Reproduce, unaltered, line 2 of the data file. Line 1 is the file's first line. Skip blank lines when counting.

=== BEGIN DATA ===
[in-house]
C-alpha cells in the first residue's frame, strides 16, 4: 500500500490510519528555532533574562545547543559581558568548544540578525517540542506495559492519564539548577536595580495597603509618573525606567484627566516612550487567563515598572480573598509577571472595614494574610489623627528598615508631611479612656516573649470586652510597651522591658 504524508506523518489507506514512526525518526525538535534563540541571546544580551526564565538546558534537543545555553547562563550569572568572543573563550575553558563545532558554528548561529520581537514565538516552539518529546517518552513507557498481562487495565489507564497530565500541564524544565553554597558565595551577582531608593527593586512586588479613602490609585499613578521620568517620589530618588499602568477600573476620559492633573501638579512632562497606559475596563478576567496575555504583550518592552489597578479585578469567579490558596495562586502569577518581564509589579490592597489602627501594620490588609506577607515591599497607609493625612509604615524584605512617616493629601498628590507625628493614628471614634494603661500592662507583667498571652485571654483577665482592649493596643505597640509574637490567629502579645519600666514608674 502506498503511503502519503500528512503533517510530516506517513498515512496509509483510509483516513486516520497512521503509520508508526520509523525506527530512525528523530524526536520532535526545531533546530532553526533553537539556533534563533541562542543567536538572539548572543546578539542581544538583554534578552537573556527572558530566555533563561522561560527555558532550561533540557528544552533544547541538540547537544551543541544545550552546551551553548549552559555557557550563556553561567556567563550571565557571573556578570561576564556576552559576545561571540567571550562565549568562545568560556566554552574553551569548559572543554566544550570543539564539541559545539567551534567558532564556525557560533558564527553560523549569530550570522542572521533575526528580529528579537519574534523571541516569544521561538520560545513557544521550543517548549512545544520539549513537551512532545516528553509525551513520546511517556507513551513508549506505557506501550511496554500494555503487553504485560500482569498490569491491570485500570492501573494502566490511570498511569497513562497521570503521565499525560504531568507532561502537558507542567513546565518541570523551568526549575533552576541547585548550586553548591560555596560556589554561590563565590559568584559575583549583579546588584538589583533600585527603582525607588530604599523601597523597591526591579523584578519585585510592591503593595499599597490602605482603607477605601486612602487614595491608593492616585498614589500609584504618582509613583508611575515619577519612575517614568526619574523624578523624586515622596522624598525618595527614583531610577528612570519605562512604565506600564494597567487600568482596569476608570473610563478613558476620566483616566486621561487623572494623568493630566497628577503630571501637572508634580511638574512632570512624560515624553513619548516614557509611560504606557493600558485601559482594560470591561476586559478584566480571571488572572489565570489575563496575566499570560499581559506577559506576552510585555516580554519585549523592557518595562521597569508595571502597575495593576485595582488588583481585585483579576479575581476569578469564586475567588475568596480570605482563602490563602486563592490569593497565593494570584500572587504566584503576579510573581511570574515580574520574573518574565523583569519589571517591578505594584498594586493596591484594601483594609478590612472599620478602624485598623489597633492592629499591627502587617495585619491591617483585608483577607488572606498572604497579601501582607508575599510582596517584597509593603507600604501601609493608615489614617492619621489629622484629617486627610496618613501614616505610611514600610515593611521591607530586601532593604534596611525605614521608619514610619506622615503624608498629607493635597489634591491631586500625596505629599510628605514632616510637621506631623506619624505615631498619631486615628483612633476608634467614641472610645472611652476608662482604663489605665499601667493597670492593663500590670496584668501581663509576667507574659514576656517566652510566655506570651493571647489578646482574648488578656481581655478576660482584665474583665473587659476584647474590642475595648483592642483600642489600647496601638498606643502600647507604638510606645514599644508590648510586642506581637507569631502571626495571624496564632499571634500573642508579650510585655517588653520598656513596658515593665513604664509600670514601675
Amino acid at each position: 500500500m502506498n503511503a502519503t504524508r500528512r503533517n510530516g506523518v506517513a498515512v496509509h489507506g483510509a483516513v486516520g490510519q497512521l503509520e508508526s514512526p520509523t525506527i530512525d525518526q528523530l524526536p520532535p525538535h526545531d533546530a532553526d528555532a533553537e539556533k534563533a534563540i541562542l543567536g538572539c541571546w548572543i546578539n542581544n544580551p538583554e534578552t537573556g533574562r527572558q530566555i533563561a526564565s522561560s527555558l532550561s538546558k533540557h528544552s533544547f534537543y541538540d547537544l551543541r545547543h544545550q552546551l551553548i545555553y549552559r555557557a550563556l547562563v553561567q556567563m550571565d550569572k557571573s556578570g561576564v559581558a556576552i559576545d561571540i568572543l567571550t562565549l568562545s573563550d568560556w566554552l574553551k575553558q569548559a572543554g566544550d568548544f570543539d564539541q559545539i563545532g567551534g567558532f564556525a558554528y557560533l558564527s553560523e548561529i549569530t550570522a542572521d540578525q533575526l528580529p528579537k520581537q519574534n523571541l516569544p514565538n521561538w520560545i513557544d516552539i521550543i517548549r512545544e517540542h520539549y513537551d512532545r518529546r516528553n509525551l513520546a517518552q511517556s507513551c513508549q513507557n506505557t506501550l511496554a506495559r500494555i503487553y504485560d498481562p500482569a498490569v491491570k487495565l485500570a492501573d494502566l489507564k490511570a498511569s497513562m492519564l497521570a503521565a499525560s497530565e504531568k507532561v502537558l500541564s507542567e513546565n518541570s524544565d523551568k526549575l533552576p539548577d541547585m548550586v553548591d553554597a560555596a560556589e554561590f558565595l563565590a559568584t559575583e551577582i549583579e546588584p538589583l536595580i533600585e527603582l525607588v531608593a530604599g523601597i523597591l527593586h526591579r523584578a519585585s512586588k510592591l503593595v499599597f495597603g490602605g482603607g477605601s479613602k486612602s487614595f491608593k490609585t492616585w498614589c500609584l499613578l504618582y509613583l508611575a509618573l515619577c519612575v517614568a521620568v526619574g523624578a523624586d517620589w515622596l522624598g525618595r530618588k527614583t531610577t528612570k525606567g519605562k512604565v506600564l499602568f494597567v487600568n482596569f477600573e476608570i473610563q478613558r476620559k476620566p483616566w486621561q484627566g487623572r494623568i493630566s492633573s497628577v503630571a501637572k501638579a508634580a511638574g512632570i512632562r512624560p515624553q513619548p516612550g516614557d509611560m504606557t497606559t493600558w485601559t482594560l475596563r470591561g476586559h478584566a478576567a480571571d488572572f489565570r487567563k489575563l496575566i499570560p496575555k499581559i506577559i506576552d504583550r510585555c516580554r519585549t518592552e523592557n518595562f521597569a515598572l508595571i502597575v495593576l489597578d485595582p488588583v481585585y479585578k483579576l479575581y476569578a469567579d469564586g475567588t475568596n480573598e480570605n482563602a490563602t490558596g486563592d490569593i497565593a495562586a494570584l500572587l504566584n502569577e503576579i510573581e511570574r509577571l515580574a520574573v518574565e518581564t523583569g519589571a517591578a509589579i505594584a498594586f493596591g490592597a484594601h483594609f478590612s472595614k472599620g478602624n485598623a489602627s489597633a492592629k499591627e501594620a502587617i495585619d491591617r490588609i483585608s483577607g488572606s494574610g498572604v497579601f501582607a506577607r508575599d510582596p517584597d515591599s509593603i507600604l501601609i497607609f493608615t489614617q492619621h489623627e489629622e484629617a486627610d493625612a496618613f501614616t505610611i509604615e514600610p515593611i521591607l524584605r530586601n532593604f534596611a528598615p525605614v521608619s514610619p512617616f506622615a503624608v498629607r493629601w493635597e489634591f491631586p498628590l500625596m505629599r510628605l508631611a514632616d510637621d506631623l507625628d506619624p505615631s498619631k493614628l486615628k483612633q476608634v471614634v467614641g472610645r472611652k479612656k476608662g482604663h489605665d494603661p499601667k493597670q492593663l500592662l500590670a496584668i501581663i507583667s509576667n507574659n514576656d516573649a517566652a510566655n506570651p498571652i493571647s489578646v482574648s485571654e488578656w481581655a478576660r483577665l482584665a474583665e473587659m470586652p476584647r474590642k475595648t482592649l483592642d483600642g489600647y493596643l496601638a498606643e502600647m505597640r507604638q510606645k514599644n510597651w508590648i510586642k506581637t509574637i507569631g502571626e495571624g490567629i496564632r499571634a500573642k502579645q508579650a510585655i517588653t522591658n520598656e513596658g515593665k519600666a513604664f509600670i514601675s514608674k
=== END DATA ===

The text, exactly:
C-alpha cells in the first residue's frame, strides 16, 4: 500500500490510519528555532533574562545547543559581558568548544540578525517540542506495559492519564539548577536595580495597603509618573525606567484627566516612550487567563515598572480573598509577571472595614494574610489623627528598615508631611479612656516573649470586652510597651522591658 504524508506523518489507506514512526525518526525538535534563540541571546544580551526564565538546558534537543545555553547562563550569572568572543573563550575553558563545532558554528548561529520581537514565538516552539518529546517518552513507557498481562487495565489507564497530565500541564524544565553554597558565595551577582531608593527593586512586588479613602490609585499613578521620568517620589530618588499602568477600573476620559492633573501638579512632562497606559475596563478576567496575555504583550518592552489597578479585578469567579490558596495562586502569577518581564509589579490592597489602627501594620490588609506577607515591599497607609493625612509604615524584605512617616493629601498628590507625628493614628471614634494603661500592662507583667498571652485571654483577665482592649493596643505597640509574637490567629502579645519600666514608674 502506498503511503502519503500528512503533517510530516506517513498515512496509509483510509483516513486516520497512521503509520508508526520509523525506527530512525528523530524526536520532535526545531533546530532553526533553537539556533534563533541562542543567536538572539548572543546578539542581544538583554534578552537573556527572558530566555533563561522561560527555558532550561533540557528544552533544547541538540547537544551543541544545550552546551551553548549552559555557557550563556553561567556567563550571565557571573556578570561576564556576552559576545561571540567571550562565549568562545568560556566554552574553551569548559572543554566544550570543539564539541559545539567551534567558532564556525557560533558564527553560523549569530550570522542572521533575526528580529528579537519574534523571541516569544521561538520560545513557544521550543517548549512545544520539549513537551512532545516528553509525551513520546511517556507513551513508549506505557506501550511496554500494555503487553504485560500482569498490569491491570485500570492501573494502566490511570498511569497513562497521570503521565499525560504531568507532561502537558507542567513546565518541570523551568526549575533552576541547585548550586553548591560555596560556589554561590563565590559568584559575583549583579546588584538589583533600585527603582525607588530604599523601597523597591526591579523584578519585585510592591503593595499599597490602605482603607477605601486612602487614595491608593492616585498614589500609584504618582509613583508611575515619577519612575517614568526619574523624578523624586515622596522624598525618595527614583531610577528612570519605562512604565506600564494597567487600568482596569476608570473610563478613558476620566483616566486621561487623572494623568493630566497628577503630571501637572508634580511638574512632570512624560515624553513619548516614557509611560504606557493600558485601559482594560470591561476586559478584566480571571488572572489565570489575563496575566499570560499581559506577559506576552510585555516580554519585549523592557518595562521597569508595571502597575495593576485595582488588583481585585483579576479575581476569578469564586475567588475568596480570605482563602490563602486563592490569593497565593494570584500572587504566584503576579510573581511570574515580574520574573518574565523583569519589571517591578505594584498594586493596591484594601483594609478590612472599620478602624485598623489597633492592629499591627502587617495585619491591617483585608483577607488572606498572604497579601501582607508575599510582596517584597509593603507600604501601609493608615489614617492619621489629622484629617486627610496618613501614616505610611514600610515593611521591607530586601532593604534596611525605614521608619514610619506622615503624608498629607493635597489634591491631586500625596505629599510628605514632616510637621506631623506619624505615631498619631486615628483612633476608634467614641472610645472611652476608662482604663489605665499601667493597670492593663500590670496584668501581663509576667507574659514576656517566652510566655506570651493571647489578646482574648488578656481581655478576660482584665474583665473587659476584647474590642475595648483592642483600642489600647496601638498606643502600647507604638510606645514599644508590648510586642506581637507569631502571626495571624496564632499571634500573642508579650510585655517588653520598656513596658515593665513604664509600670514601675